A more immediate link, however, comes in the person of Mr Paul Gotch. Informed during a telephone interview with Al-Ahram Weekly (1-7 January) of the threat to the house, Gotch, at a recent meeting of the Friends of the Alexandria Library in London, made a persuasive speech addressed to the Egyptian ambassador. Gotch put forward the argument that "with the present rebuilding of the famous Alexandria Library... the villa Ambron could be a continuation of the renowned literary tradition of the great city in this century... [it is] a monument to Anglo-Egyptian and international relations." To David Wardrop, secretary of the UK Friends of the Alexandria Library, "the UK community would be more interested in the development of Alexandria and at the same time the opening of the new library if they had something they could identify with more closely [such as] the villa Ambron, because Lawrence Durrell's books have been read by many."
Gotch's speech was reported to Minister of Higher Education Mufid Shehab, who then referred the matter to the governor of Alexandria, Mohamed Abdel-Salam Mahgoub, on 11 April. The governor, in turn, sought the advice of Mohamed Awad of the Alexandria Preservation Trust. In his report to the governor, dated 2 June 1998, Awad recommended that the ex-Ambron property be "expropriated for the benefit of the general public and [that the present] owners be compensated", as well as "urging the Supreme Council of Antiquities [to conduct] an archaeological dig in the basement of the house and in the garden."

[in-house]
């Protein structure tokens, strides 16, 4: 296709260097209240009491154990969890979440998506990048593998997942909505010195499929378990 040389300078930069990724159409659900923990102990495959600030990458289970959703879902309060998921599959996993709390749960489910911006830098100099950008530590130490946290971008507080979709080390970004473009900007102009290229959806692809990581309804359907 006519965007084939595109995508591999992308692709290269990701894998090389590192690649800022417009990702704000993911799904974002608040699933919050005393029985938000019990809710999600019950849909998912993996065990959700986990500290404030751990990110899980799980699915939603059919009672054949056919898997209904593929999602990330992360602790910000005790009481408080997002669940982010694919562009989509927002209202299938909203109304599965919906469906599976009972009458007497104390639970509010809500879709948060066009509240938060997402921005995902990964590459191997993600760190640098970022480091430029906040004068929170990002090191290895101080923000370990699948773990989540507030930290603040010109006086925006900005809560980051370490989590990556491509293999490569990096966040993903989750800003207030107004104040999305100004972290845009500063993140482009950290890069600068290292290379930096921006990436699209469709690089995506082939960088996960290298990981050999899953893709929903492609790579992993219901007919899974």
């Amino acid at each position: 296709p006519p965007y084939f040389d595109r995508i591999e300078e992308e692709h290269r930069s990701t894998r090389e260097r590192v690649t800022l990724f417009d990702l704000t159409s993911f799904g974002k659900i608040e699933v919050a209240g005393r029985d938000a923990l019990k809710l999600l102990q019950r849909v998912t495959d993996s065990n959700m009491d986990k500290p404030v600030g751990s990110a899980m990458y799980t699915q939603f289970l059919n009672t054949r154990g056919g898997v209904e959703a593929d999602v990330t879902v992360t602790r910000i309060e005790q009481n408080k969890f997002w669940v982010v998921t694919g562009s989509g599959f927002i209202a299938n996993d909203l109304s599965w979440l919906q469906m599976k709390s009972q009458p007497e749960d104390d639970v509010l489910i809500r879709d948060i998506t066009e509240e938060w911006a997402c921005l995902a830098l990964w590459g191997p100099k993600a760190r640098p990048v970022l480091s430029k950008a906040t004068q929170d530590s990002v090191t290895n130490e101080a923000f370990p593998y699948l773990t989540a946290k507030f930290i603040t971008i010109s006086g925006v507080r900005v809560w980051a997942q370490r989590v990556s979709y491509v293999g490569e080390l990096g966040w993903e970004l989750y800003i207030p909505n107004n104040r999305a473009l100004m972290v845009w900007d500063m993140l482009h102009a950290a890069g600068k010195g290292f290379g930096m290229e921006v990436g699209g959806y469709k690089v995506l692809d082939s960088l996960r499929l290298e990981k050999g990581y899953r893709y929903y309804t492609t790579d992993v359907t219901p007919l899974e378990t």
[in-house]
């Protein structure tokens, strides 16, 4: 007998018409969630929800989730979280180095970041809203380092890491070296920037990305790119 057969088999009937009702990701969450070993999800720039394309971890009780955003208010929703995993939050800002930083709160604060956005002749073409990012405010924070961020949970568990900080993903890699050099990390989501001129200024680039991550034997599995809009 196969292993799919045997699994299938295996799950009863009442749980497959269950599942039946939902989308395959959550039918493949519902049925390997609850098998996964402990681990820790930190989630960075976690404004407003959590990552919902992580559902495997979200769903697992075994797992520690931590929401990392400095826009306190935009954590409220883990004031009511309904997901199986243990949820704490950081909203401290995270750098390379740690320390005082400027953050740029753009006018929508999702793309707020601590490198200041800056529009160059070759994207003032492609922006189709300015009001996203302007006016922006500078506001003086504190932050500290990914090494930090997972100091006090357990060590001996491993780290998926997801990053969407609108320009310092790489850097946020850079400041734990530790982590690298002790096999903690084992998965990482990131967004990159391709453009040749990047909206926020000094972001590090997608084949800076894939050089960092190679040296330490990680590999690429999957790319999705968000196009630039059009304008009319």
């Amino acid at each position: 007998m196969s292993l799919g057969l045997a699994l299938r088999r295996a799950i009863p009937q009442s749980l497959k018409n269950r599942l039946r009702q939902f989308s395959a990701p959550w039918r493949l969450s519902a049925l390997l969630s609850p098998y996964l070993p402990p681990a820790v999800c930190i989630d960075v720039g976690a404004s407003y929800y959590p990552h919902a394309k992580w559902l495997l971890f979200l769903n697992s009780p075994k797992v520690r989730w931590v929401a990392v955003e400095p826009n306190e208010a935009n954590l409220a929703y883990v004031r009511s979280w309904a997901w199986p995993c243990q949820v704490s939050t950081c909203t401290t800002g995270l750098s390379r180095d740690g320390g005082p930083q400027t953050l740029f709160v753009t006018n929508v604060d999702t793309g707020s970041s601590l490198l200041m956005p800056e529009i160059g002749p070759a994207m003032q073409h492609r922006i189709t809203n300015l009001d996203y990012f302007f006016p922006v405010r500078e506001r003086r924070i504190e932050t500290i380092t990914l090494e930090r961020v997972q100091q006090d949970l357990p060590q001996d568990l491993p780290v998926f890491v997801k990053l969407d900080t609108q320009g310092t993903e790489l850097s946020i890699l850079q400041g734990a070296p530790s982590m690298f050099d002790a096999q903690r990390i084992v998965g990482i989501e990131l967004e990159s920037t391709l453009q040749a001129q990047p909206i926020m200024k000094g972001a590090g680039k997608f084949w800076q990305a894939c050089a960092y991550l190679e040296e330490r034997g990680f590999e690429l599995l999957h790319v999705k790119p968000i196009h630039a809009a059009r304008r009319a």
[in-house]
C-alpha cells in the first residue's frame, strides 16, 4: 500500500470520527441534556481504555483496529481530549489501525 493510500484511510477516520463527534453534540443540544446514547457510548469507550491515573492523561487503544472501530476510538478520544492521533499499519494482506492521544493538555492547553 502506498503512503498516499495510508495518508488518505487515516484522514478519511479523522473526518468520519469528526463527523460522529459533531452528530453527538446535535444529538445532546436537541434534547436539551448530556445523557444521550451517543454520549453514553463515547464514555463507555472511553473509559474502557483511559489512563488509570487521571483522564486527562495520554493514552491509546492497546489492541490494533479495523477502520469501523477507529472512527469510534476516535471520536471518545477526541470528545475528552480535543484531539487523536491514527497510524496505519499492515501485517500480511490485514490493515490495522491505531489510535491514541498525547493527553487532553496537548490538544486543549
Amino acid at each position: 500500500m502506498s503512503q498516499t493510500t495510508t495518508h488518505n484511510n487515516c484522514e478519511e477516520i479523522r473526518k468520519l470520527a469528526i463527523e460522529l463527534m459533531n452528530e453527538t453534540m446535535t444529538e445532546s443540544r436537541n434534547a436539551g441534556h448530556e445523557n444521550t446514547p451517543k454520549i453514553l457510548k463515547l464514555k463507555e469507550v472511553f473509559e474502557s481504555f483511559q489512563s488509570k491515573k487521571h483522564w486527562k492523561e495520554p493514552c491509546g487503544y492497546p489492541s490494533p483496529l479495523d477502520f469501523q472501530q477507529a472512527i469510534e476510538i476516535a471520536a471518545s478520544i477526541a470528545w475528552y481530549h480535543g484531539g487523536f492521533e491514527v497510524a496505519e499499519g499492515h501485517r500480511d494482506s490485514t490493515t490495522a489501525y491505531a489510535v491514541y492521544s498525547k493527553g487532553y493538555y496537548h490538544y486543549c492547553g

At Alexandria's Central District, under the jurisdiction of which the ex-Ambron property falls, an official told Al-Ahram Weekly that the governor of Alexandria had indeed notified the district that no demolition permits are to be issued for the ex-Ambron property. However, the conservation decree, as confirmed by the official, does not extend to the garden.
According to the lawyer of the construction company, Ihab Khamis, "the two ladies who have bought the empty plots of land [in the ex-Ambron property] are a step away from receiving construction permits." Should both municipal and entrepreneurial moves come to fruition, the ex-Ambron property is likely to become a self-contradictory complex. The mansion with the tower and the adjoining atelier, while elevated to the status of monuments to Alexandria's cultural history, would rub shoulders with concrete housing blocks in place of the garden -- an integral part of the associations enshrined.